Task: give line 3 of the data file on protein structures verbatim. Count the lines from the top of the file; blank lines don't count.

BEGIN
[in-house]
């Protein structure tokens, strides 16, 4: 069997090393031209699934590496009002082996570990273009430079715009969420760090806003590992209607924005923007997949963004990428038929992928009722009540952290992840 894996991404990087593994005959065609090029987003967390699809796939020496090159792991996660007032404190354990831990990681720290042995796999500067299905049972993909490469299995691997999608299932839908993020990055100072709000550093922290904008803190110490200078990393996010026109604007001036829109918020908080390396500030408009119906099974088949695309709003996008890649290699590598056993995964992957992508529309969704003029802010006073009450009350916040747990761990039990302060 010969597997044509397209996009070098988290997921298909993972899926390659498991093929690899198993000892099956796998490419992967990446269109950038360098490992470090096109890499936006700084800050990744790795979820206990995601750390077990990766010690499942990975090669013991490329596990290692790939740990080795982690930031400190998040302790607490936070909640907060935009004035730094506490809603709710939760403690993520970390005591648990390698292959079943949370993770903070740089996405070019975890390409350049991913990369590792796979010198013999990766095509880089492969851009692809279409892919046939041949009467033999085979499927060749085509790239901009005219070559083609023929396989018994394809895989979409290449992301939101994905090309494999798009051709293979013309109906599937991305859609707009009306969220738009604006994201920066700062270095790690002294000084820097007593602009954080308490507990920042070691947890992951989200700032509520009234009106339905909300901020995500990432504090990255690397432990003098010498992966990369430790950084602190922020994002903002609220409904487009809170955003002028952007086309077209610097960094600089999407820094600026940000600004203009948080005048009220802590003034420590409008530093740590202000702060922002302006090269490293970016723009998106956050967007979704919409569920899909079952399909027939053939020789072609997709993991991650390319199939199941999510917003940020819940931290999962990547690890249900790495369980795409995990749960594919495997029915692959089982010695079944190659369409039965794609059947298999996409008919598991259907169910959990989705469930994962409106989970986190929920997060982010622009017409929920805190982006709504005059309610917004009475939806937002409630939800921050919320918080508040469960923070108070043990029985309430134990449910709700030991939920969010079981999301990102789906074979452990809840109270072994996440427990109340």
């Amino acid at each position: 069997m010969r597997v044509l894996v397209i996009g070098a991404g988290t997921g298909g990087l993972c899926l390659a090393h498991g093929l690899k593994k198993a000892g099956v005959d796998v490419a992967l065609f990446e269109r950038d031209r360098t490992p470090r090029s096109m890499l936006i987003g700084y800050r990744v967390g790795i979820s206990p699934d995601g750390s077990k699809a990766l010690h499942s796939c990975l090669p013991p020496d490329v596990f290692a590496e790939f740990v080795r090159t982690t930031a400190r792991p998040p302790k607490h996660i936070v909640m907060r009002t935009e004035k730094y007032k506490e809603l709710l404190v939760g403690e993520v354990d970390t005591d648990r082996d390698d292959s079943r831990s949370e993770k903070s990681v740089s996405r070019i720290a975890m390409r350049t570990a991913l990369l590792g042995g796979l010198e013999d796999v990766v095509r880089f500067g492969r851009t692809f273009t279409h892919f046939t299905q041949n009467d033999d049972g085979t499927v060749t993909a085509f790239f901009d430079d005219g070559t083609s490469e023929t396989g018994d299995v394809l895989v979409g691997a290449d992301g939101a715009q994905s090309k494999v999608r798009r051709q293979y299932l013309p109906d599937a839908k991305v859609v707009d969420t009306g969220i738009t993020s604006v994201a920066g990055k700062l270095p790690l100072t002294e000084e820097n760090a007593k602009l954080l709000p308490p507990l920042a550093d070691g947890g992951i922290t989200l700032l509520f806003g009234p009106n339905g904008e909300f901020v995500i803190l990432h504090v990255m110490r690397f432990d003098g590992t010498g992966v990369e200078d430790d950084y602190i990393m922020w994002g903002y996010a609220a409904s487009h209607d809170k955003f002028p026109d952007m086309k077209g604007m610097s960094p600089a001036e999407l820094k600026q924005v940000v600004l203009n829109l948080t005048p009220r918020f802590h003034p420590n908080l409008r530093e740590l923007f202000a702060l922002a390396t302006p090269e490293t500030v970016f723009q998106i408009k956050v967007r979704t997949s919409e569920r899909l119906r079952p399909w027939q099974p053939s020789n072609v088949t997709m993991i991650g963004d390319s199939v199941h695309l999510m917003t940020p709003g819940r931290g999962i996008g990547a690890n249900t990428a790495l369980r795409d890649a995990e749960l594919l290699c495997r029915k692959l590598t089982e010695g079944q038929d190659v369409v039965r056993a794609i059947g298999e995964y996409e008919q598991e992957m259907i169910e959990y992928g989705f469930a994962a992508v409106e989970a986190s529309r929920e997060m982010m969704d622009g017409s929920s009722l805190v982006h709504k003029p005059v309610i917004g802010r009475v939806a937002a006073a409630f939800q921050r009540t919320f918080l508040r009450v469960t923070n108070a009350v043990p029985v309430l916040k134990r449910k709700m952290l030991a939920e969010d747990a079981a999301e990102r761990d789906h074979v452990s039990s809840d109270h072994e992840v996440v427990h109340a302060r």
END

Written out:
């Amino acid at each position: 069997m010969r597997v044509l894996v397209i996009g070098a991404g988290t997921g298909g990087l993972c899926l390659a090393h498991g093929l690899k593994k198993a000892g099956v005959d796998v490419a992967l065609f990446e269109r950038d031209r360098t490992p470090r090029s096109m890499l936006i987003g700084y800050r990744v967390g790795i979820s206990p699934d995601g750390s077990k699809a990766l010690h499942s796939c990975l090669p013991p020496d490329v596990f290692a590496e790939f740990v080795r090159t982690t930031a400190r792991p998040p302790k607490h996660i936070v909640m907060r009002t935009e004035k730094y007032k506490e809603l709710l404190v939760g403690e993520v354990d970390t005591d648990r082996d390698d292959s079943r831990s949370e993770k903070s990681v740089s996405r070019i720290a975890m390409r350049t570990a991913l990369l590792g042995g796979l010198e013999d796999v990766v095509r880089f500067g492969r851009t692809f273009t279409h892919f046939t299905q041949n009467d033999d049972g085979t499927v060749t993909a085509f790239f901009d430079d005219g070559t083609s490469e023929t396989g018994d299995v394809l895989v979409g691997a290449d992301g939101a715009q994905s090309k494999v999608r798009r051709q293979y299932l013309p109906d599937a839908k991305v859609v707009d969420t009306g969220i738009t993020s604006v994201a920066g990055k700062l270095p790690l100072t002294e000084e820097n760090a007593k602009l954080l709000p308490p507990l920042a550093d070691g947890g992951i922290t989200l700032l509520f806003g009234p009106n339905g904008e909300f901020v995500i803190l990432h504090v990255m110490r690397f432990d003098g590992t010498g992966v990369e200078d430790d950084y602190i990393m922020w994002g903002y996010a609220a409904s487009h209607d809170k955003f002028p026109d952007m086309k077209g604007m610097s960094p600089a001036e999407l820094k600026q924005v940000v600004l203009n829109l948080t005048p009220r918020f802590h003034p420590n908080l409008r530093e740590l923007f202000a702060l922002a390396t302006p090269e490293t500030v970016f723009q998106i408009k956050v967007r979704t997949s919409e569920r899909l119906r079952p399909w027939q099974p053939s020789n072609v088949t997709m993991i991650g963004d390319s199939v199941h695309l999510m917003t940020p709003g819940r931290g999962i996008g990547a690890n249900t990428a790495l369980r795409d890649a995990e749960l594919l290699c495997r029915k692959l590598t089982e010695g079944q038929d190659v369409v039965r056993a794609i059947g298999e995964y996409e008919q598991e992957m259907i169910e959990y992928g989705f469930a994962a992508v409106e989970a986190s529309r929920e997060m982010m969704d622009g017409s929920s009722l805190v982006h709504k003029p005059v309610i917004g802010r009475v939806a937002a006073a409630f939800q921050r009540t919320f918080l508040r009450v469960t923070n108070a009350v043990p029985v309430l916040k134990r449910k709700m952290l030991a939920e969010d747990a079981a999301e990102r761990d789906h074979v452990s039990s809840d109270h072994e992840v996440v427990h109340a302060r």